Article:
Church Property Dispute in Presbytery I

         Appellants alternatively contend that even if this court applies Rohrbaugh's compulsory deference approach, the trial court erred in granting respondents summary judgment because (1) a genuine issue of material fact exists about whether the Presbyterian Church is hierarchical, (2) FPCS disaffiliated from PCUSA before the AC issued its report, and (3) the trial court erred in denying appellants' motion for a continuance. We disagree.

         A. The Presbyterian Church Is Hierarchical

         First, FPCS claims that the trial court erred in deferring to the AC's report because a genuine issue of material fact exists about whether the Presbyterian Church is hierarchical. We disagree.

         The parties agree that under Rohrbaugh's deference approach, courts defer to an ecclesiastical tribunal only if the denomination is hierarchical.[29]Appellants rely on Southside Tabernacle v. Pentecostal Church of God, Pacific Northwest District, Inc.[30] to show that whether a church is hierarchical involves question of fact to be decided by the trial court. But Southside Tabernacle also states, "Although the hierarchical or congregational structure is a question of fact, summary judgment is available ... if the trial court can say as a matter of law that [a church] is hierarchical."[31] A church is hierarchical when it is "a subordinate member of some general church organization in which there are superior ecclesiastical tribunals."[32] A church is congregational when it is "governed independent of any other ecclesiastical body."[33]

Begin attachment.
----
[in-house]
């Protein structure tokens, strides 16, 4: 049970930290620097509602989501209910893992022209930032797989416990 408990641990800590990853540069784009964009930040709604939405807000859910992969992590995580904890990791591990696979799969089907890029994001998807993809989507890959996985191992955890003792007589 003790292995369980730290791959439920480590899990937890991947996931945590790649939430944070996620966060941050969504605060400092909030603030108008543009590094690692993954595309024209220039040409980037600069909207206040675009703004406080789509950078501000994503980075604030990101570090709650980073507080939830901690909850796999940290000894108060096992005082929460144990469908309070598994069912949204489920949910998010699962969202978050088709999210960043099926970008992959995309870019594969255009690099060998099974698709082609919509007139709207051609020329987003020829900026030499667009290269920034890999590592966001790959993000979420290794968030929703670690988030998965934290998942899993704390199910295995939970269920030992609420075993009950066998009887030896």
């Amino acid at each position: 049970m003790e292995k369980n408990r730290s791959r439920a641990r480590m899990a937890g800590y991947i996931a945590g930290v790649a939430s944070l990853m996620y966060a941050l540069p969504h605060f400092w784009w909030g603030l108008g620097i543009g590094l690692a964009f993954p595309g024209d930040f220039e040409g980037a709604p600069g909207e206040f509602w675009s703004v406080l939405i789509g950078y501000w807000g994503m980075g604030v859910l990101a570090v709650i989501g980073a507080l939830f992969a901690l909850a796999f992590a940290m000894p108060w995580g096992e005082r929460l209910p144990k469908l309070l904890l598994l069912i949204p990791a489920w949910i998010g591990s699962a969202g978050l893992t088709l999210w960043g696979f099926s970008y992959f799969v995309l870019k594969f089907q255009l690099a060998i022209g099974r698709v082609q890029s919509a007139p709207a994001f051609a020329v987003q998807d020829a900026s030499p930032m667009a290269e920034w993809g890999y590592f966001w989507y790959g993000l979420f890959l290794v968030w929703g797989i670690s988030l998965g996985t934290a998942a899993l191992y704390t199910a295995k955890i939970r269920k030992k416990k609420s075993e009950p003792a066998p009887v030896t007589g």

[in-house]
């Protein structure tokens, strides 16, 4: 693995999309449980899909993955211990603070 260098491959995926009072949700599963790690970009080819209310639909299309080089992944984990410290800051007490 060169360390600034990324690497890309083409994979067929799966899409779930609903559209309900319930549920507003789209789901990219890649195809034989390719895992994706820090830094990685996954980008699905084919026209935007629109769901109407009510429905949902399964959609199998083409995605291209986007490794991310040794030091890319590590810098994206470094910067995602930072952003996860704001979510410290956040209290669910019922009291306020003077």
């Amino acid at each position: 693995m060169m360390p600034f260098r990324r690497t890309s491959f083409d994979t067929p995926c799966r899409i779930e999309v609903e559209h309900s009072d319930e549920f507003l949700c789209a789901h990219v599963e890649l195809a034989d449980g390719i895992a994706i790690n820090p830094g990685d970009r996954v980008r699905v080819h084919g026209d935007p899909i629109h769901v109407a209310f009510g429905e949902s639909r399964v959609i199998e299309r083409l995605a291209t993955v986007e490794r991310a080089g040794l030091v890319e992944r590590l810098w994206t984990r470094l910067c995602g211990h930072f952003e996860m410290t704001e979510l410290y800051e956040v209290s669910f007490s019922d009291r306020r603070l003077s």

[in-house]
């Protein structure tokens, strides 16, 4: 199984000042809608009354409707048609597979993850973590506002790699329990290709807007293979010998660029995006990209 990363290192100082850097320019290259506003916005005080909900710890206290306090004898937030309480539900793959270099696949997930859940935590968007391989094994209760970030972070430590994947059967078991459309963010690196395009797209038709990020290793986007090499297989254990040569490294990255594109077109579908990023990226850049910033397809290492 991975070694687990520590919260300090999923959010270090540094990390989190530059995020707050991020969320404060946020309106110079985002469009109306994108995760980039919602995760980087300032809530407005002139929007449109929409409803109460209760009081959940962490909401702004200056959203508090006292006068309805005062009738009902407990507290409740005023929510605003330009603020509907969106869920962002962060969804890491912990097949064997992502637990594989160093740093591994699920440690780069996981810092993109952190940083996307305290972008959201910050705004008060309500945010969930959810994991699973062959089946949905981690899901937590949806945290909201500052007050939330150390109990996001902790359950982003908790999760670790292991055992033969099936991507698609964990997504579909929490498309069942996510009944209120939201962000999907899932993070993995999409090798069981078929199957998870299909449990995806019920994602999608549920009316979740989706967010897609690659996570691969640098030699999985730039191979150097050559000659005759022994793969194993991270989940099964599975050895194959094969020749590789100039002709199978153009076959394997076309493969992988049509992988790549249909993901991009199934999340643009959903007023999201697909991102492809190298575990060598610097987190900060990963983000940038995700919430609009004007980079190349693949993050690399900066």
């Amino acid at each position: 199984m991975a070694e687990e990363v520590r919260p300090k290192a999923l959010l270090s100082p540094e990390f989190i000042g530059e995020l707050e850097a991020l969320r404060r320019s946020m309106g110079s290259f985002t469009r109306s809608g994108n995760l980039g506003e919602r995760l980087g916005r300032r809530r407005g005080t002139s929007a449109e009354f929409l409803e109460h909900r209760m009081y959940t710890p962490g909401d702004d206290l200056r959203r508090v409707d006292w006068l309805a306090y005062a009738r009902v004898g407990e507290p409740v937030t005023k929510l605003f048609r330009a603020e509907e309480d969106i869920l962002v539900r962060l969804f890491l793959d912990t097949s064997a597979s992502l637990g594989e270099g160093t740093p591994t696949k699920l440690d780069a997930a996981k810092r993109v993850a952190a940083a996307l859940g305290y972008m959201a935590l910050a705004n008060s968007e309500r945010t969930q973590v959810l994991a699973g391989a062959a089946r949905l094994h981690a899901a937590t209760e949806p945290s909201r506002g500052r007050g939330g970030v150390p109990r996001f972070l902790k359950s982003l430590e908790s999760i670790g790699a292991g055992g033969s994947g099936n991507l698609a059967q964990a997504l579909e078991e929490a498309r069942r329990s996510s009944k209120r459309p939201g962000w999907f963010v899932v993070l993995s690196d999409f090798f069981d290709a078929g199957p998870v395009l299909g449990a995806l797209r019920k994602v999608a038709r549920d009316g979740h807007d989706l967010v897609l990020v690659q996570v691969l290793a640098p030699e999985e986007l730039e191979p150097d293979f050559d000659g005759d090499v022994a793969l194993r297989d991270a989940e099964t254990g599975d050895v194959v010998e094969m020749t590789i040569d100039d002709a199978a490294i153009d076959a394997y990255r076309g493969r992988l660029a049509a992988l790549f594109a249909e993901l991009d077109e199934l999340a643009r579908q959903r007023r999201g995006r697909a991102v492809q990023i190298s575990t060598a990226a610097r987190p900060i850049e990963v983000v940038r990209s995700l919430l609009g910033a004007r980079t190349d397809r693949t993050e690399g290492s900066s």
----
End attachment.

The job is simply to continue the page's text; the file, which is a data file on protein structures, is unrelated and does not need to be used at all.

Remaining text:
The constitution of PCUSA governs the church; Part II of this constitution, called the Book of Order, provides the ecclesiastical law of PCUSA. Ordained Presbyterian minister and teaching elder Scott Lumsden and the Book of Order state that congregations within the Presbyterian Church are governed by a hierarchy of councils that include, in ascending order, (1) Sessions comprised of pastors and elders of the local congregation, (2) presbyteries comprised of all pastors and at least one elder from each of the congregations within a district, (3) synods comprised of representative pastors and elders from the presbyteries within a region, and (4) the general assembly comprised of delegations of pastors and elders from the presbyteries. The Book of Order also states, "The particular congregations of the Presbyterian Church (U.S.A.) wherever they are, taken collectively, constitute one church, called the church. . . . The relationship to the Presbyterian Church (U.S.A.) of a congregation can be severed only by constitutional action on the part of the presbytery."